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Generalized Additive Models

The generalized additive model (GAM) is a type of nonparametric regression. Techniques such as linear regression are parametric, which means they incorporate certain assumptions about the data. When an analyst uses a parametric technique with data that does not conform to its assumptions, the result of the analysis may be a weak or biased model. Nonparametric regression relaxes assumptions of linearity, enabling the analyst to detect patterns that parametric techniques may miss.

There are a number of different nonparametric techniques, but many of them perform poorly with many potential predictors; they tend to be greedy for large sample sizes and may lack stability. Certain methods, such as kernel methods and smoothing splines, are also very difficult to interpret.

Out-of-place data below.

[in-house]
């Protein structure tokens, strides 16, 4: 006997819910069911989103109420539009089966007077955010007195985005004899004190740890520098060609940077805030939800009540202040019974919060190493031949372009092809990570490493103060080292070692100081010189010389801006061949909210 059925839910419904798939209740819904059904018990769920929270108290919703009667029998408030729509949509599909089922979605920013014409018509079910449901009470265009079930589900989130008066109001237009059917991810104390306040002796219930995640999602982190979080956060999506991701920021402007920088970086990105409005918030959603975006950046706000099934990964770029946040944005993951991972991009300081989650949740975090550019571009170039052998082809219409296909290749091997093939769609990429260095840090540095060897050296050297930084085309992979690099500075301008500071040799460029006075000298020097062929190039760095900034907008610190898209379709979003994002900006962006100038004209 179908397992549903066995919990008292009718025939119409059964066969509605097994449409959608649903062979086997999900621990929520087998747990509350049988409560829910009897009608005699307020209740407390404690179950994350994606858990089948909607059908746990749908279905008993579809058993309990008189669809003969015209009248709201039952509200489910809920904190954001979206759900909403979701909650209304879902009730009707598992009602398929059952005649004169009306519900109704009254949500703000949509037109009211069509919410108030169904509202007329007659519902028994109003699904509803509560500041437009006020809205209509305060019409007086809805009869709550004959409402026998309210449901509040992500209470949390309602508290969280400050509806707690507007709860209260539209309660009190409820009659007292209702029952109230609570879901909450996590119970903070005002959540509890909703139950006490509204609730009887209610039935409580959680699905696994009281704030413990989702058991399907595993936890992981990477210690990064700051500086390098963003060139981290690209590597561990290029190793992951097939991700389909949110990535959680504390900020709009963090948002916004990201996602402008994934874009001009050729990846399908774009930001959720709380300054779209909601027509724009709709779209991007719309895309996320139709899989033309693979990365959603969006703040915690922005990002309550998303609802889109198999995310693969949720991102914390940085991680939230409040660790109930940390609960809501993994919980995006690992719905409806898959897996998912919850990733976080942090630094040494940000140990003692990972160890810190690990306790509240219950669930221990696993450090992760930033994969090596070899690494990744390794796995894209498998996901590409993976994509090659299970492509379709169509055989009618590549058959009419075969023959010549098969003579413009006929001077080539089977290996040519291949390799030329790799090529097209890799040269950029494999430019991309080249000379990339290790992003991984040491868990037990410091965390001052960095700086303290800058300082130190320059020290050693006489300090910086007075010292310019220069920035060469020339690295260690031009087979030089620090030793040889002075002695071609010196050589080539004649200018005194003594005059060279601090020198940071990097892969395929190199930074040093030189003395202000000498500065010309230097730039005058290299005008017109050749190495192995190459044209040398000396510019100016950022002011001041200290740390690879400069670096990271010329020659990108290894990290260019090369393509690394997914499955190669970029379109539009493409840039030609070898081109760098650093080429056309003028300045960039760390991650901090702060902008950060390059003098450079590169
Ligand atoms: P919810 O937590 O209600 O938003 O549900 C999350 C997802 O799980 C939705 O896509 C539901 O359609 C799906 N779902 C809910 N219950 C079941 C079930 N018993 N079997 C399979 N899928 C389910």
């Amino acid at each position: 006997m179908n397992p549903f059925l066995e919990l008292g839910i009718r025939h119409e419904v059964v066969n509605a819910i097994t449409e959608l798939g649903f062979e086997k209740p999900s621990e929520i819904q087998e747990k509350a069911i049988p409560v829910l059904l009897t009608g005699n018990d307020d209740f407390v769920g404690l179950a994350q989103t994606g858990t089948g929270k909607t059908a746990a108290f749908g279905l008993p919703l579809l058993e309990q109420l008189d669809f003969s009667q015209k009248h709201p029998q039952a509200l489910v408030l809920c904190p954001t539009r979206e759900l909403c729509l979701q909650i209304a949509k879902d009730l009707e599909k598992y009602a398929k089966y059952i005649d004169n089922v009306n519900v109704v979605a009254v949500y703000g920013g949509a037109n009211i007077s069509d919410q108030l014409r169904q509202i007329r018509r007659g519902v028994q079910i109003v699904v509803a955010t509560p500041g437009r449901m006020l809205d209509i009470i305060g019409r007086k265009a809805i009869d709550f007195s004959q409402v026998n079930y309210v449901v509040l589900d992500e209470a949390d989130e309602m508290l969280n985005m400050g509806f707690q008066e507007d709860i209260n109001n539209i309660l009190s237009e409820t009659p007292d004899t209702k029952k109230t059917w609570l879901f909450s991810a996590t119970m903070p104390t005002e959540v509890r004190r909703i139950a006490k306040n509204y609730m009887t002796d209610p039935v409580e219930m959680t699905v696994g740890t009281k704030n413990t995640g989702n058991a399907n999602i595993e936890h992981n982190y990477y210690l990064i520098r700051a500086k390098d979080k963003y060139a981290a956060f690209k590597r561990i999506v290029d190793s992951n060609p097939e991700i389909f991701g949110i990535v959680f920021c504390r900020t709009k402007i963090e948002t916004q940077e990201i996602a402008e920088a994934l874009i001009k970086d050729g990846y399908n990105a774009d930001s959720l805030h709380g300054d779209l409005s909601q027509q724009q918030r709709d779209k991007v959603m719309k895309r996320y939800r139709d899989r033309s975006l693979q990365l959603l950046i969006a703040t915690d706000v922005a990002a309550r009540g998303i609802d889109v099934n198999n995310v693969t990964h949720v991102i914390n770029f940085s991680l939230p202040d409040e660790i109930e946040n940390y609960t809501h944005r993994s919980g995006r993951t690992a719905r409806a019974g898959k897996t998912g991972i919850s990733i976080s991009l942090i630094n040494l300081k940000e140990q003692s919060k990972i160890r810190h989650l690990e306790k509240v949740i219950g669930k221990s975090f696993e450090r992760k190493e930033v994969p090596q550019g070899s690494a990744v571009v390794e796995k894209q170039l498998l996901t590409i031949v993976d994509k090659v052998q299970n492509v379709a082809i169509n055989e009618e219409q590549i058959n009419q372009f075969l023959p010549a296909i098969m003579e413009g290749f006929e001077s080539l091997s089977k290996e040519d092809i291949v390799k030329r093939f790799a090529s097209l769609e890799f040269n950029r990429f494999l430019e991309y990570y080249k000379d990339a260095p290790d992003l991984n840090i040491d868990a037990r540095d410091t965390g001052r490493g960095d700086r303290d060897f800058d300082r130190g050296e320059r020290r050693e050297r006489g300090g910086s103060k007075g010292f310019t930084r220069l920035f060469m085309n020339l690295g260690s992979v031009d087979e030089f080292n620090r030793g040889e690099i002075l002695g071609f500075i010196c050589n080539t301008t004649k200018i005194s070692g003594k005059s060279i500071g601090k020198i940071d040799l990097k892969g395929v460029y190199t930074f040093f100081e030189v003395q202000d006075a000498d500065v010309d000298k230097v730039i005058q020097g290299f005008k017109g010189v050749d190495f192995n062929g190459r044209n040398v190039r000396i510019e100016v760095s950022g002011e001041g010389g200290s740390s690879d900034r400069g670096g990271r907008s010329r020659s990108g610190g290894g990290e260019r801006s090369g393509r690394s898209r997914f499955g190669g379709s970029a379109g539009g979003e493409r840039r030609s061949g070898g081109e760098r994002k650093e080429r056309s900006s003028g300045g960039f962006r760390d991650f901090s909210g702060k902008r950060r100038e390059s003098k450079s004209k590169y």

The additive model, first proposed in the early 1980s, is a more general form of the linear regression model, which you express as y = b + a1x1 + a2x2 + ... + anxn. In an additive model, you replace the simple terms of the linear equation with more complex functions. In a generalized additive model, the regression equation takes the form of a link function so that the response measure can take the form of any of the family of exponential distributions.

The principal advantage of GAM is its ability to model highly complex nonlinear relationships when the number of potential predictors is large. The main disadvantage of GAM is its computational complexity; like other nonparametric methods, GAM has a high propensity for overfitting.

SAS, Statistica, and Stata all support GAM. There are 17 different packages in open source R that support GAM, but none currently available in Python.

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